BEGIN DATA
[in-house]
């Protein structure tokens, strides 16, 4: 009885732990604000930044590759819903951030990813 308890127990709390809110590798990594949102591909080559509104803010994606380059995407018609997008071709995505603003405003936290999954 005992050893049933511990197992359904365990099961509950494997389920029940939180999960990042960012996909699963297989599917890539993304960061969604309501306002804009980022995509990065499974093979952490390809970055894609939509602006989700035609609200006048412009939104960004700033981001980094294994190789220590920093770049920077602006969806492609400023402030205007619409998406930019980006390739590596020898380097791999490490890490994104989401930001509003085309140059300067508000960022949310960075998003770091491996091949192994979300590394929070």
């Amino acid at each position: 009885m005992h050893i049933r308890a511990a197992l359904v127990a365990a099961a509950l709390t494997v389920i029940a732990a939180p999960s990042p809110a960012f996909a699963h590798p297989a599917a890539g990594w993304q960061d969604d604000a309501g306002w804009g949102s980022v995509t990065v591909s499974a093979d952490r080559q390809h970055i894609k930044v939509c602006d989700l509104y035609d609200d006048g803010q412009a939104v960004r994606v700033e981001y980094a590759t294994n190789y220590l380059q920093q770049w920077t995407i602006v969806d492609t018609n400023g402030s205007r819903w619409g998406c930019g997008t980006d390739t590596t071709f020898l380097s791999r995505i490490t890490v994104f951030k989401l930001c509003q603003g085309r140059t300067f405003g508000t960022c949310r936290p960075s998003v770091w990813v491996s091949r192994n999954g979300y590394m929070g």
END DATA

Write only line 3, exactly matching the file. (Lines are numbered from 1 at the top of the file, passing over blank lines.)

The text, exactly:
């Amino acid at each position: 009885m005992h050893i049933r308890a511990a197992l359904v127990a365990a099961a509950l709390t494997v389920i029940a732990a939180p999960s990042p809110a960012f996909a699963h590798p297989a599917a890539g990594w993304q960061d969604d604000a309501g306002w804009g949102s980022v995509t990065v591909s499974a093979d952490r080559q390809h970055i894609k930044v939509c602006d989700l509104y035609d609200d006048g803010q412009a939104v960004r994606v700033e981001y980094a590759t294994n190789y220590l380059q920093q770049w920077t995407i602006v969806d492609t018609n400023g402030s205007r819903w619409g998406c930019g997008t980006d390739t590596t071709f020898l380097s791999r995505i490490t890490v994104f951030k989401l930001c509003q603003g085309r140059t300067f405003g508000t960022c949310r936290p960075s998003v770091w990813v491996s091949r192994n999954g979300y590394m929070g």